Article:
# Ohm's Law Calculator

With our Ohm's Law Calculator you can calculate any of the unknowns involved in it as long as you know the value of the other two unknowns. Know the value of the resistance, voltage or current of the circuit you want:

Article sections

## Definition Ohm's Law

The Ohm's Law is one of the pillars of the world of electricity and electronics and thanks to it we know that:

The intensity of the electric current (I) flowing through an electrical conductor is directly proportional to the applied potential difference (V) and inversely proportional to its resistance (R).

This potential difference mentioned in the definition of Ohm's Law is the main reason that causes the movement of electric charges through a conductor.

## Ohm's Law Formulas

To understand a little more how Ohm's Law worksIn this section, we are going to see which are the different formulas that we can use depending on the variable we want to calculate:

Voltage = Current x Resistance

Current = Voltage / Resistance

Resistance = Voltage / Current

These are the three formulas of Ohm's Law. If you don't remember any of them, there is a trick that consists of drawing a triangle like the one above these lines. Now place the letters VIR as they appear in the picture and draw a line just above the letters IR.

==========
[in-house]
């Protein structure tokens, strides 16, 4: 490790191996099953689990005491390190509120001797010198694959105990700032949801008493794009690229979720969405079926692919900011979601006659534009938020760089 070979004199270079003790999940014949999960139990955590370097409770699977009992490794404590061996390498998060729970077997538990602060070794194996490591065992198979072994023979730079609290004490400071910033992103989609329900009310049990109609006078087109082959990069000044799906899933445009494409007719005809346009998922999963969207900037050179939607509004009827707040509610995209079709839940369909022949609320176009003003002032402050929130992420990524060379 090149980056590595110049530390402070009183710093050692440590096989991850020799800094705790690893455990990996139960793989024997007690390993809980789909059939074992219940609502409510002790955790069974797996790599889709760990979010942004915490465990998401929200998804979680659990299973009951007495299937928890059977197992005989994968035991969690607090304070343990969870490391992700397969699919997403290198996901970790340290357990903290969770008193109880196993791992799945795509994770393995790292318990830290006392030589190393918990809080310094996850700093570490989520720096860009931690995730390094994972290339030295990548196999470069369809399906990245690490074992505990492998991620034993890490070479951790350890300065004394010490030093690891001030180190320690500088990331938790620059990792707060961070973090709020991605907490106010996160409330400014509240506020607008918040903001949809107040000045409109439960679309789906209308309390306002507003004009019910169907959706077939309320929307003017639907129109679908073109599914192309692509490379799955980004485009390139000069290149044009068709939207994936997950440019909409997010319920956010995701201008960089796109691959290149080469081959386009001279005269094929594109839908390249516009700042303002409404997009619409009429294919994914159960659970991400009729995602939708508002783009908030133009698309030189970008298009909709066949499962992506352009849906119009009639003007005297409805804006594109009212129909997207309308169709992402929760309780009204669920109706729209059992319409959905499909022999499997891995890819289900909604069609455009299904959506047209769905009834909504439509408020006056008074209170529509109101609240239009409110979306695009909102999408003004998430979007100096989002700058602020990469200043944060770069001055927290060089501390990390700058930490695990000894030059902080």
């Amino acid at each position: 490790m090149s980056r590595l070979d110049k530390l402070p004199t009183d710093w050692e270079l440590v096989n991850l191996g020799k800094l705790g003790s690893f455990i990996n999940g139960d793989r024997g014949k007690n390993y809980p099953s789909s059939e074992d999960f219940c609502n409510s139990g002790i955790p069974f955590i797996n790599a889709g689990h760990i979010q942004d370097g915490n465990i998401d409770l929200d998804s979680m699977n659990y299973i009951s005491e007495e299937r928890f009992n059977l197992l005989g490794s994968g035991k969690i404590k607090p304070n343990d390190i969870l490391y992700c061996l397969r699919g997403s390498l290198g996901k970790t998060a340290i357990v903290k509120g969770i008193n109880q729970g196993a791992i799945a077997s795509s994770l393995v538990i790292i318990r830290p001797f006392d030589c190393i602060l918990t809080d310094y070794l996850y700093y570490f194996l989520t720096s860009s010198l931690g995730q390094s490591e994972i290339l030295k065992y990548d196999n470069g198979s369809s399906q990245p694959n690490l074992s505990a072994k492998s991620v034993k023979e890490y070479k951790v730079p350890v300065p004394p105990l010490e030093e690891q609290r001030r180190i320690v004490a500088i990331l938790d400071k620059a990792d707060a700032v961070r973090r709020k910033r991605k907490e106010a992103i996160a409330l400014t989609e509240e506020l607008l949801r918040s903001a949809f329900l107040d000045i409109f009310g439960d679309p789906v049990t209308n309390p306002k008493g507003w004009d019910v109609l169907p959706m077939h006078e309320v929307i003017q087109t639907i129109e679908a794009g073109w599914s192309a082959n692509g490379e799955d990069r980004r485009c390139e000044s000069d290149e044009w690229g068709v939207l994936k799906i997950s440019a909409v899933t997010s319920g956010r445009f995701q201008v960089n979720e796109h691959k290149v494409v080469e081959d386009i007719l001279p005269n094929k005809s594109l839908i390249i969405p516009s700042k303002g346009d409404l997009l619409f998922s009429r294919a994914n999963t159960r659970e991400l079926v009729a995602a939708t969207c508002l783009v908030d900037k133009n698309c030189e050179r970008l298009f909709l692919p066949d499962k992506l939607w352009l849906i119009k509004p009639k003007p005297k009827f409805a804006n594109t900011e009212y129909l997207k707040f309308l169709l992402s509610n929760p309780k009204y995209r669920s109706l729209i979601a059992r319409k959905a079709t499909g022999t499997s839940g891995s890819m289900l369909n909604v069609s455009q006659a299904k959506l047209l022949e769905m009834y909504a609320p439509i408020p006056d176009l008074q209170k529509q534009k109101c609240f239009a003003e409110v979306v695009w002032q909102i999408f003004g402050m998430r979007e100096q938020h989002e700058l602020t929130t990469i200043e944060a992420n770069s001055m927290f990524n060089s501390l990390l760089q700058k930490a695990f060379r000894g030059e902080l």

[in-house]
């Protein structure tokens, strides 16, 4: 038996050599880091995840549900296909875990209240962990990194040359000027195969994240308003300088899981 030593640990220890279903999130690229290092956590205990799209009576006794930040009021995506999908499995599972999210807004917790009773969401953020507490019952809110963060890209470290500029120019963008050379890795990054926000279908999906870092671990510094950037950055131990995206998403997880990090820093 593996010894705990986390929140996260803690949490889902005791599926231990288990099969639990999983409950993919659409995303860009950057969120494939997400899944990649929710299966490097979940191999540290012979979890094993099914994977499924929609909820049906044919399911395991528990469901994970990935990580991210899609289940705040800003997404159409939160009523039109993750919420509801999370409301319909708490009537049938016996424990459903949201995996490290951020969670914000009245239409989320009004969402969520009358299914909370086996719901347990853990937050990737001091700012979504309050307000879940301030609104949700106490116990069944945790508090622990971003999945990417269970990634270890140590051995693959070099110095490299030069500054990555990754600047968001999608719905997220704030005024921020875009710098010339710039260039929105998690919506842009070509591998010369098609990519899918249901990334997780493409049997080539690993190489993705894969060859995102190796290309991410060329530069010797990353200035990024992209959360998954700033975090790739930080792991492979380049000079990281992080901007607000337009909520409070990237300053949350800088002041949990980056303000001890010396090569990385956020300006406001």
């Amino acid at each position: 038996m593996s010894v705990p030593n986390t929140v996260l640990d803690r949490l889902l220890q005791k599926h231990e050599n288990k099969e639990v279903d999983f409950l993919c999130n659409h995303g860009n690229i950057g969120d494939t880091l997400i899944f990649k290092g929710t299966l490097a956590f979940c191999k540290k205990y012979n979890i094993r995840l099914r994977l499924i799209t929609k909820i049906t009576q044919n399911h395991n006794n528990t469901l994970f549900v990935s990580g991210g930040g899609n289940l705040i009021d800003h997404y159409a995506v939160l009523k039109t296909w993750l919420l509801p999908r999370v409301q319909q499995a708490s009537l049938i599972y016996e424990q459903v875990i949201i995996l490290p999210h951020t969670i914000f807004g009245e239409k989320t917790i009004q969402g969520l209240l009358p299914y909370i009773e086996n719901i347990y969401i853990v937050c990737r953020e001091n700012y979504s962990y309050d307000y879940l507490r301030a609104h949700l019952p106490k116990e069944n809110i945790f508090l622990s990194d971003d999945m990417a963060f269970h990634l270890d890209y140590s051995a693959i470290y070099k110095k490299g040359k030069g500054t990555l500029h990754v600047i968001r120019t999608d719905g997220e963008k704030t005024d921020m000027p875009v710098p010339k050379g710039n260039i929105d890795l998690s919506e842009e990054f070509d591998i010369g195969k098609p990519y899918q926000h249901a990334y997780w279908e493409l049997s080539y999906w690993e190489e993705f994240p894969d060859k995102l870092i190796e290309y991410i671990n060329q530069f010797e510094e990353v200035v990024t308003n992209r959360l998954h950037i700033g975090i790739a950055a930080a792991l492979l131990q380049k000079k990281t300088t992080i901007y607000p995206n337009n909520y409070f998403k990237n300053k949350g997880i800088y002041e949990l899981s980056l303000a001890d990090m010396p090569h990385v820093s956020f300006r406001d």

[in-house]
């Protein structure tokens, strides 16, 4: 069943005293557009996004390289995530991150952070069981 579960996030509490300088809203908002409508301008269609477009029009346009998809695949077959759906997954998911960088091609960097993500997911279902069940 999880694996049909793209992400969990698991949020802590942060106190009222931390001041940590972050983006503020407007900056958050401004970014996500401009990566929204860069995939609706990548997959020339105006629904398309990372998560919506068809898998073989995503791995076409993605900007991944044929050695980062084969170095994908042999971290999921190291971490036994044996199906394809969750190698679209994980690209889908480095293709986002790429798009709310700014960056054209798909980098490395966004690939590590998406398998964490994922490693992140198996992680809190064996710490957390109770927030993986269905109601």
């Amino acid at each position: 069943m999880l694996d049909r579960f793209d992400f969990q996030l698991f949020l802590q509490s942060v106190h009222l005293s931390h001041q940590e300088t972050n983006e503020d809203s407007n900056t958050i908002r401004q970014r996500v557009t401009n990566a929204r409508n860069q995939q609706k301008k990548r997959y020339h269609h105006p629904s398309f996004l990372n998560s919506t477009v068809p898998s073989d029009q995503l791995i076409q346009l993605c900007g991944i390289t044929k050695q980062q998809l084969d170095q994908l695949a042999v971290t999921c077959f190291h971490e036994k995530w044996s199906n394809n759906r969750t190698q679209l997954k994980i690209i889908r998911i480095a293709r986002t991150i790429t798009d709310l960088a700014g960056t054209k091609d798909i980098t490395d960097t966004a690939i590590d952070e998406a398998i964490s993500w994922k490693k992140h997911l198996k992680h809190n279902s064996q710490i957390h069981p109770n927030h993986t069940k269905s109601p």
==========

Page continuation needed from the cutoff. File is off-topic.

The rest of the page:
To remove the formulas of Ohm's Law with this mnemonic rule just cover with your finger the letter of the variable you want to calculate and the formula will automatically appear in the triangle. Do the test and cover the I, you will see that you get V/R. Like this with the rest of the variables.

Another important aspect of the formulas are the measurement units. Remember that voltage is measured in Volts (V), current in Amperes (A) and resistance in Ohms (Ω).

## Ohm's Law Exercises

### Example 1

We are going to invent a Ohm's Law practical exercise in which we will calculate the current that passes through a wire if we have a 220V source and a resistance of 1200 Ω.

We resort to the formula given by the intensity value and we have that:

I = V/R = 220V / 1200Ω = 0.183A.

### Example 2

We are asked to calculate the resistance in a circuit fed by a 50V source through which a current of 2 Amperes flows.

R= V/I = 50V / 2A = 25Ω

### Example 3

To cover the other variable of Ohm's Law exercises, we now go to calculate the voltage of a circuit which has a resistance of 20Ω and through which a current of 3A flows:

V = I x R = 3A x 20Ω = 60 Volts

If you have any questions about Ohm's Law leave us a comment and we will help you.

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